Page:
South Dakota Gov: Y2K May Be "Absolute Catastrophe" Or "Not Much Of Anything" : LUSENET : TimeBomb 2000 (Y2000) : One Thread

Okay, one more before I go to bed . I don't know if anyone already posted this, but here it is, from:


South Dakota Governor: Y2K May Be "Absolute Catastrophe" Or "Not Much Of Anything"

(South Dakota Governor's Office)

If every Governor in the country was this blunt in their State of the State address, we'd all be a lot better off. This is South Dakota Governor William Janklow from Wednesday, January 13:

The unknown can be as dangerous as what we know. I've deliberately bit my lip for the last two years on this subject matter, and now we are down to 12 months. We face an absolute catastrophe in the world because of this problem. On the other hand, it may not be much of anything. The biggest problem is, we don't know. But don't take anybody lightly that tells you that the roof could come falling in. I can tell you today that if year 2000 hit today, the electric grid that serves South Dakota would go down. It would not stay up, and don't believe anybody that tells you it would. Now, by the year 2000, it might, but today it will go down. Year 2000 doesn't come in the middle of June when the temperature is decent. It's coming on December 31 in the middle of winter.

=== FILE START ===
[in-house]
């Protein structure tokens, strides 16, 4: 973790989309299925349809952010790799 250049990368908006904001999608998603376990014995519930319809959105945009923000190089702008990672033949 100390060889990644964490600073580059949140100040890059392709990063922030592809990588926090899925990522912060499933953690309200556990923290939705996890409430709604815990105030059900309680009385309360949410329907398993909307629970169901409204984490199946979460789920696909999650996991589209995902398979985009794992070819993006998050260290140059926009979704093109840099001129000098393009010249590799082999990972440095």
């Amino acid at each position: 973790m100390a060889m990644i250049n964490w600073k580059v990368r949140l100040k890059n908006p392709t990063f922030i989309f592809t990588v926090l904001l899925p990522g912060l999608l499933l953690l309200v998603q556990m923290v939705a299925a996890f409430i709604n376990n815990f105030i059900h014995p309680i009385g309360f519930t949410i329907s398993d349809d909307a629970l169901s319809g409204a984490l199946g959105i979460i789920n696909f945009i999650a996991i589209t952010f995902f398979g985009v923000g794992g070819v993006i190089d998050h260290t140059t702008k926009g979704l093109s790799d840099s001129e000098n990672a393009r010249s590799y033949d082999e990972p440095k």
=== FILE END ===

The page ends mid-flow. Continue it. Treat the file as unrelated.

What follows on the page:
We can't take the risk that our telephone and telecommunications companies won't operate. We can't take that risk. They have to function. We must have hospitals where they've got electricity and gas. It has to work. There's no program Bill Janklow or you folks together could implement on December 31 to take care of telephones, medical, law enforcement, and the utilities. They must work. We must let the public know, every step during the course of this year, what is Y2K compliant, and what isn't. We must let the public know that. I can tell you that I'm absolutely, positively, unequivocally assured by our folks in state government, we will be ready. Our percentages now are in the 15-30 range. But we are going through over 100 million lines of code with our programmers. And as we approach certain thresholds, all of a sudden we'll start taking quantum leaps. When I say we're ready-unlike most other states, where you hear a neighboring state is 80 percent ready, they're only dealing with critical systems-we're dealing with all our systems! Not critical, they're all critical. We're dealing with 100 percent of ours. And we don't count ours ready until we have taken it to the mountain in Colorado where our backup center is, put it on their computers and run the whole thing on their computers without any tape from ours. And it works. And if it doesn't work, we don't count it as ready. But I'm assured we will be ready by July 1 of this year, and we spent a few million bucks doing it. Then from that point on, we will be testing and retesting until the end of the year.

But our citizens have to know where are the telephone and telecommunications companies. We have 60-some phone companies in South Dakota. They all have to be ready. Every hospital has to be ready at least with respect to feeding and caring for the people that are there. Their equipment has to work, or the public should know that. We can't make them make it work-anybody. But the public has to know who's going to function, and who isn't.